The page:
In the past I’ve written a series of articles on computer basics. Anybody who wants to improve their grasp of the basics on the subject should study them in the following sequence:
To those we will now add this one.
If you’ve ever wondered what happens between you turning on your computer and the computer being fully booted up to the point where you can open programs and files etc., today is your lucky day. The computer term we’re covering today addresses that. When you turn on the computer, four things are in play:
First, there is a Power-on Self Test (where the computer checks itself and its basic components). That’s abbreviated POST. For example, if the computer is set to alert you if a keyboard is not connected to it, and you unplug the keyboard and turn the computer on, you’ll see an error that reads something like “no keyboard present or keyboard error”. The POST is what gave you that message.
Second, the computer must find a device to boot from. Whether is your hard drive, a CD, or something else, the computer checks in a pre-determined sequence all the possible sources it can boot from. And then it turns over control to that device, which then loads the operating system. Classically, that’s when you see the Windows logo on your screen for the first time. If, however, the computer goes through all devices that can potentially provide an operating system to boot from and it doesn’t find it in any of them, you’re likely to see an error message like “No device to boot from” or maybe “Boot file missing” or something to that effect.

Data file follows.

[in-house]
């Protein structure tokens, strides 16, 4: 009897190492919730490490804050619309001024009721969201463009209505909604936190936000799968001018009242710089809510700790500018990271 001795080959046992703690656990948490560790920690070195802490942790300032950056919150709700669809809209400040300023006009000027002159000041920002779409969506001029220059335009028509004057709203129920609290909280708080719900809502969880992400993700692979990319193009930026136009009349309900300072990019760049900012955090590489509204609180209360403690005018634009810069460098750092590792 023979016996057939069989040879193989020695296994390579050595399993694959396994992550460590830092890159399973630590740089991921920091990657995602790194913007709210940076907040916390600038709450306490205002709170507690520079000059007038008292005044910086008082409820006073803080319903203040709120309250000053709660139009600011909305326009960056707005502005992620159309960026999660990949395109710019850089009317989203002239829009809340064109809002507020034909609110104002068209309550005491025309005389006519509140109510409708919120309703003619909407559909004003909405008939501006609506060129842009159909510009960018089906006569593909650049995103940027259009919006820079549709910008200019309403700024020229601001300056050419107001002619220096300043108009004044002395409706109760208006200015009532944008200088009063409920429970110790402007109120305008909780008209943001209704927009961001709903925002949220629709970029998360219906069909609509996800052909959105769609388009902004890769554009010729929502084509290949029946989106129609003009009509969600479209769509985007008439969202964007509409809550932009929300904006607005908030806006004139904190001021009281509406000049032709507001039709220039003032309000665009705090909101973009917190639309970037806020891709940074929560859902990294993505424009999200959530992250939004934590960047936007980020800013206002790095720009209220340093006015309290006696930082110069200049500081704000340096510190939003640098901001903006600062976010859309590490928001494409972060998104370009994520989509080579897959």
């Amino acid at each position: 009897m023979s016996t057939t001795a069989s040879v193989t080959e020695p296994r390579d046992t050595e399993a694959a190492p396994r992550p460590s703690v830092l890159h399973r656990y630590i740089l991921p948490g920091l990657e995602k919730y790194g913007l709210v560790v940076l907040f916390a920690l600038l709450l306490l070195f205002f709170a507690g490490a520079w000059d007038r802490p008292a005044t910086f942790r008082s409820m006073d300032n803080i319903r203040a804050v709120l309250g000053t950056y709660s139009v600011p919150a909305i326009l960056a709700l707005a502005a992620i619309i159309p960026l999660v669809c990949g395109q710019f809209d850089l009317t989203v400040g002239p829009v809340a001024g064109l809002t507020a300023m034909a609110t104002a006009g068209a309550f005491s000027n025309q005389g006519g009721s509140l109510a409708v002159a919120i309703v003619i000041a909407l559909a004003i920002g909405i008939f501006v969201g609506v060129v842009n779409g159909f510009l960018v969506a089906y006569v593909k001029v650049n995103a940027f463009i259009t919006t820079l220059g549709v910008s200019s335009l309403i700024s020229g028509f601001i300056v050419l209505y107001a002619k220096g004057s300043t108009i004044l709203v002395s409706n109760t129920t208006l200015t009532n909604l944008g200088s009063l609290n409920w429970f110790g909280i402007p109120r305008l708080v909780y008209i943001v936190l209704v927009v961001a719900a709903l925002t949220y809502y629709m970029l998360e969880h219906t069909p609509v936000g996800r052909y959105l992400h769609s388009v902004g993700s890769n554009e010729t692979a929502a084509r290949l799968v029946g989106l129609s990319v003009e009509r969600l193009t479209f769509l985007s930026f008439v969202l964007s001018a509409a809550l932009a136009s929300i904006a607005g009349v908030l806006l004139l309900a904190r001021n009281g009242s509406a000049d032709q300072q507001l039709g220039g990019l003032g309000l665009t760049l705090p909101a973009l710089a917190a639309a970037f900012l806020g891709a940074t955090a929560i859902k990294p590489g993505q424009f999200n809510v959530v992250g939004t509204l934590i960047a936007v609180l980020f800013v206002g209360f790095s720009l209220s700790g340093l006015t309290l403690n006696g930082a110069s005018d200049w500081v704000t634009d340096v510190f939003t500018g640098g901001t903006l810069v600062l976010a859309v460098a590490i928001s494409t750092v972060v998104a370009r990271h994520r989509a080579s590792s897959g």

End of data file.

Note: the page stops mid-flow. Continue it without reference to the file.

Third, the computer must have information on what different components are connected to it and how to control them.
And fourth, the computer must have a program where it can store basic information about what devices there are, the date and time, and some other settings related to the computer (such as what’s mentioned above about in what sequence should the computer look for a booting device).
All the above elements are handled by the Basic Input/Output System. You might have run across the computer term BIOS. That’s the abbreviation for it.
So, BIOS is a chip (a set of electric circuits) in your computer that performs all the above mentioned functions. It can remember basic information stored in it, even if you power the computer off and unplug it, because it draws power from a small battery that allows it to do so. And some of the most basic information it can store regardless of whether it is powered or not.
I have covered today’s basic computer concept while trying to avoid mentioning terms that are not defined in this article. However I do recommend going over the above mentioned first 5 articles that cover the computer basics from scratch to have a better understanding of today’s term.
Hope this helps.